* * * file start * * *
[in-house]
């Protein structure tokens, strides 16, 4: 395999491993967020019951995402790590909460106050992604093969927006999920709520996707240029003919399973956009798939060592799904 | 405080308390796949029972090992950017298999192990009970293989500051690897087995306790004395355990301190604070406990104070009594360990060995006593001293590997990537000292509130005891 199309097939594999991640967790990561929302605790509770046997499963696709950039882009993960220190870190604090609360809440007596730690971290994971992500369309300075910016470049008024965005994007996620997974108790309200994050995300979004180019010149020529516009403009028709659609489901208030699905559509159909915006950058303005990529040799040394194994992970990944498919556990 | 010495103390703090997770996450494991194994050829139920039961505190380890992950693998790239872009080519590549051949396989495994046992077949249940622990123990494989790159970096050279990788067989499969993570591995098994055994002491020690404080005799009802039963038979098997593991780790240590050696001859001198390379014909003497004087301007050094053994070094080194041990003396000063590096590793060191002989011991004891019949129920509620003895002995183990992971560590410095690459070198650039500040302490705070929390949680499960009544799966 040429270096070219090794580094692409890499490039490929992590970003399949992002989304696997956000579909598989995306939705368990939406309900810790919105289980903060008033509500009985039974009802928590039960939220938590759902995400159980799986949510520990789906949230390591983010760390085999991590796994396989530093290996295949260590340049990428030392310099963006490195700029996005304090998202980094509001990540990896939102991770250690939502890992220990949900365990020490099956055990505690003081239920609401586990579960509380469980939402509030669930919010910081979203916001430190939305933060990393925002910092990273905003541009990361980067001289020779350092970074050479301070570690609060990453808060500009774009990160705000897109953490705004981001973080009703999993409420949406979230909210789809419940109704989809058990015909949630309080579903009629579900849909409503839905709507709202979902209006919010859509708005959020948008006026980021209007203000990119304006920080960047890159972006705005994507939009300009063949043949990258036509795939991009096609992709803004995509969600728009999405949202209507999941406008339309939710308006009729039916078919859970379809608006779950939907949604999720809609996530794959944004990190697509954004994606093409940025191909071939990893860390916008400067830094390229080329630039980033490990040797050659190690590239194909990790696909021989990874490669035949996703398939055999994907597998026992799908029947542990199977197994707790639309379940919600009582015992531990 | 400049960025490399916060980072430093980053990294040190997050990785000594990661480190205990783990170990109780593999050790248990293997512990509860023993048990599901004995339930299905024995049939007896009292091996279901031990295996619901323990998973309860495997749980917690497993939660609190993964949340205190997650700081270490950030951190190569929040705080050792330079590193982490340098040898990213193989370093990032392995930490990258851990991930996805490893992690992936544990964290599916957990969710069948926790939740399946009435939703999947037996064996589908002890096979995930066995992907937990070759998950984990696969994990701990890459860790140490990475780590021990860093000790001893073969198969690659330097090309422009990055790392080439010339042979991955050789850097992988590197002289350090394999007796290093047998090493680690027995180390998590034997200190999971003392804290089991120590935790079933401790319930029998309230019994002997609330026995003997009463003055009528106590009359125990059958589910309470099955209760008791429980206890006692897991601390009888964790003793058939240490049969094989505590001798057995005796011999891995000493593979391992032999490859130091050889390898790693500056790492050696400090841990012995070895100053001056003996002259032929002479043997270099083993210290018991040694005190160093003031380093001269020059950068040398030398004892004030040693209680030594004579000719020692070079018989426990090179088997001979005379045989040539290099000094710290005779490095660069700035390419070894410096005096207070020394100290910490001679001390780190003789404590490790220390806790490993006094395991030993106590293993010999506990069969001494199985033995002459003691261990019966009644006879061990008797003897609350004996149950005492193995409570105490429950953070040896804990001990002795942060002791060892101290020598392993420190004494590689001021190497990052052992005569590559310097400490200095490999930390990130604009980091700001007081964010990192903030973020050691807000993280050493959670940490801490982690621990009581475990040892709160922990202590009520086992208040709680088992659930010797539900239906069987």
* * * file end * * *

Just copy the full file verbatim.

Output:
[in-house]
């Protein structure tokens, strides 16, 4: 395999491993967020019951995402790590909460106050992604093969927006999920709520996707240029003919399973956009798939060592799904 | 405080308390796949029972090992950017298999192990009970293989500051690897087995306790004395355990301190604070406990104070009594360990060995006593001293590997990537000292509130005891 199309097939594999991640967790990561929302605790509770046997499963696709950039882009993960220190870190604090609360809440007596730690971290994971992500369309300075910016470049008024965005994007996620997974108790309200994050995300979004180019010149020529516009403009028709659609489901208030699905559509159909915006950058303005990529040799040394194994992970990944498919556990 | 010495103390703090997770996450494991194994050829139920039961505190380890992950693998790239872009080519590549051949396989495994046992077949249940622990123990494989790159970096050279990788067989499969993570591995098994055994002491020690404080005799009802039963038979098997593991780790240590050696001859001198390379014909003497004087301007050094053994070094080194041990003396000063590096590793060191002989011991004891019949129920509620003895002995183990992971560590410095690459070198650039500040302490705070929390949680499960009544799966 040429270096070219090794580094692409890499490039490929992590970003399949992002989304696997956000579909598989995306939705368990939406309900810790919105289980903060008033509500009985039974009802928590039960939220938590759902995400159980799986949510520990789906949230390591983010760390085999991590796994396989530093290996295949260590340049990428030392310099963006490195700029996005304090998202980094509001990540990896939102991770250690939502890992220990949900365990020490099956055990505690003081239920609401586990579960509380469980939402509030669930919010910081979203916001430190939305933060990393925002910092990273905003541009990361980067001289020779350092970074050479301070570690609060990453808060500009774009990160705000897109953490705004981001973080009703999993409420949406979230909210789809419940109704989809058990015909949630309080579903009629579900849909409503839905709507709202979902209006919010859509708005959020948008006026980021209007203000990119304006920080960047890159972006705005994507939009300009063949043949990258036509795939991009096609992709803004995509969600728009999405949202209507999941406008339309939710308006009729039916078919859970379809608006779950939907949604999720809609996530794959944004990190697509954004994606093409940025191909071939990893860390916008400067830094390229080329630039980033490990040797050659190690590239194909990790696909021989990874490669035949996703398939055999994907597998026992799908029947542990199977197994707790639309379940919600009582015992531990 | 400049960025490399916060980072430093980053990294040190997050990785000594990661480190205990783990170990109780593999050790248990293997512990509860023993048990599901004995339930299905024995049939007896009292091996279901031990295996619901323990998973309860495997749980917690497993939660609190993964949340205190997650700081270490950030951190190569929040705080050792330079590193982490340098040898990213193989370093990032392995930490990258851990991930996805490893992690992936544990964290599916957990969710069948926790939740399946009435939703999947037996064996589908002890096979995930066995992907937990070759998950984990696969994990701990890459860790140490990475780590021990860093000790001893073969198969690659330097090309422009990055790392080439010339042979991955050789850097992988590197002289350090394999007796290093047998090493680690027995180390998590034997200190999971003392804290089991120590935790079933401790319930029998309230019994002997609330026995003997009463003055009528106590009359125990059958589910309470099955209760008791429980206890006692897991601390009888964790003793058939240490049969094989505590001798057995005796011999891995000493593979391992032999490859130091050889390898790693500056790492050696400090841990012995070895100053001056003996002259032929002479043997270099083993210290018991040694005190160093003031380093001269020059950068040398030398004892004030040693209680030594004579000719020692070079018989426990090179088997001979005379045989040539290099000094710290005779490095660069700035390419070894410096005096207070020394100290910490001679001390780190003789404590490790220390806790490993006094395991030993106590293993010999506990069969001494199985033995002459003691261990019966009644006879061990008797003897609350004996149950005492193995409570105490429950953070040896804990001990002795942060002791060892101290020598392993420190004494590689001021190497990052052992005569590559310097400490200095490999930390990130604009980091700001007081964010990192903030973020050691807000993280050493959670940490801490982690621990009581475990040892709160922990202590009520086992208040709680088992659930010797539900239906069987």